#banffsci14: A twee-cap

What science and outreach minded person wouldn’t want to spend two weeks hanging out in Banff and talking about science communication? Heck, maybe I’d actually get to meet Jay Ingram.

That was my motivation for applying to the Banff Science Communications program.

It sounded pretty nice, like a mini vacation from my then-reality of wrestling with equations and writing my thesis. I was in for a surprise.

What happened in Banff was much more than just hanging out and getting Jay’s autograph. What happened was an immersive, full contact learning experience, in which all faculty and participants went all-in every day. What happened was creativity unleashed in an emotionally and technically supportive environment.

Two weeks after getting home, I’m still reeling from what happened. Luckily, having already finished my thesis, and with no job yet in sight (please hire me, someone!), I’ve had some time to reflect and put together the following twee-cap of the #banffsci14 experience.

First things first: Banff is beautiful

The first few days: Many lessons for (science) communication

Workshops filled the first few days of the program. From science writing to video to internet things, an entire swath of #scicomm-relevant topics were covered.

Throughout the program, an emphasis was on putting an interesting story around your information.

We had time (and scheduled sessions) for fun too. Our creativity flourished during a clay-making hour: Enter Salsatron, the salsa-dancing robot.

Picture credit: Henry Kowalski.

Salsatron, the salsa-dancing robot. Photo credit: Henry Kowalski.

Many good sound bites came out of discussions about the creative process.

“Darlings” are ideas you have trouble letting go of; no people-type darlings were injured during the program.

Another big idea that permeated the program was that in this type of work, the audience should drive the message.


The baby says, “No one needs to read about your stupid science.” Photo credit: Nick Davila.

Finally, we talked about branding, both in general and on a personal level.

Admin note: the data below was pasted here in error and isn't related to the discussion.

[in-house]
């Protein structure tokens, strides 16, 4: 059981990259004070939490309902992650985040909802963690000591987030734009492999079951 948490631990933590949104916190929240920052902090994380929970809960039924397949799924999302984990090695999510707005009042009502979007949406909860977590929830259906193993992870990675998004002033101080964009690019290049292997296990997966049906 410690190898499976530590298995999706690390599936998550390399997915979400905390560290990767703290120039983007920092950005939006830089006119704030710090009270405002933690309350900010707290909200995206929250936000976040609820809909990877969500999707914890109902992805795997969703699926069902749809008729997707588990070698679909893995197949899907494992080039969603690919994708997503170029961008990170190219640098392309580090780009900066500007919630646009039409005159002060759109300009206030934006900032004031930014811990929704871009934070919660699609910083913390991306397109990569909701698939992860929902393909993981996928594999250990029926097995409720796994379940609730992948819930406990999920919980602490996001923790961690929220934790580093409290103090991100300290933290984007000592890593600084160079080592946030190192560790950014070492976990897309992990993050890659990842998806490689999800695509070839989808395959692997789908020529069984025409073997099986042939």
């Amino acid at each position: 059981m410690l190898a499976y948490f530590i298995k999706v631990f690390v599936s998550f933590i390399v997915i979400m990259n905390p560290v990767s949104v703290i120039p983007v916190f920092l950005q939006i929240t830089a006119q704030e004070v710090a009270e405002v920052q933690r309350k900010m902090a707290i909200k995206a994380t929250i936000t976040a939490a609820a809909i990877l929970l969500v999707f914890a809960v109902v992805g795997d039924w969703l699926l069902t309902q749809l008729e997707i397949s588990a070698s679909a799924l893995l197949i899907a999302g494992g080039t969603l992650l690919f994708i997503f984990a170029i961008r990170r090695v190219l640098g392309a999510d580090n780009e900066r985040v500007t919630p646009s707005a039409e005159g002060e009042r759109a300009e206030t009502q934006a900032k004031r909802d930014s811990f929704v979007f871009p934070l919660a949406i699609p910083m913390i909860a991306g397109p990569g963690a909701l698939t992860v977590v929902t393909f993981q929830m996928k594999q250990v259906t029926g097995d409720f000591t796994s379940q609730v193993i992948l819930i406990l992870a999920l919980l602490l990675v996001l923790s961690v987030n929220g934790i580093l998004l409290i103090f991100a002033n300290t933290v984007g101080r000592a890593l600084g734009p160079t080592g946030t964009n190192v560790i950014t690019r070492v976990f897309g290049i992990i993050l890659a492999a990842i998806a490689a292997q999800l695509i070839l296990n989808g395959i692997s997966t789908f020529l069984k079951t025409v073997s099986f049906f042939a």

An important part of this is putting your personal touch on the story.

Getting our hands dirty: The group project

Part way through the program, the group projects began. And let me tell you, they really began. It was like someone flipped a switch and the program turned from sunshine and lollipops to the inside of a volcano: the intensity turned up to 11.

Roughly, in the group, we had to be creative and produce on a strict timeline. A website, a podcast, a video, a presentation; all this to be done and only a few short days to do it in.

We begin in the middle, after much of the creative effort to come up with an idea, with the podcast editing.

Next, a behind the scenes look at the clay-creation of an important prop in our video.

We filmed our video at and around the Banff Centre.

Some grunt work ensued, to cut down the raw footage and pick out the clips that were good and useable.

Next, hours were spent in the video-editing booth.

There were celebratory moments along the way.

The presentation was a real event: We had to take care of audio, video, and lights.

Finally, after all the hard work, we received feedback from external guests.

Final hours: Salsatron reappears

This iteration was lovingly constructed by Anna Noga and Kamala Patel.

A fitting final summary

Ultimately, I did end up with Jay’s autograph. But, I also came away with so much more. There is no hyperbole in Raj’s summary:



  1. And I thought I was going to be reading about my favorite pop music subgenre: https://www.youtube.com/watch?v=x7PN3YTzuYM

    I love the 6 steps in the creative process

  2. I almost put a joke in about that interpretation of ‘twee’. Almost.

    I liked the 6 steps too! Back story: John Rennie put that slide up during his discussion of science writing. He said it was something he randomly found on the internet, maybe the night before. But it fit in really well.

    In the program, during which time was fairly short, I definitely was able to observe myself going through those stages (fairly quickly) on the various creative assignments.

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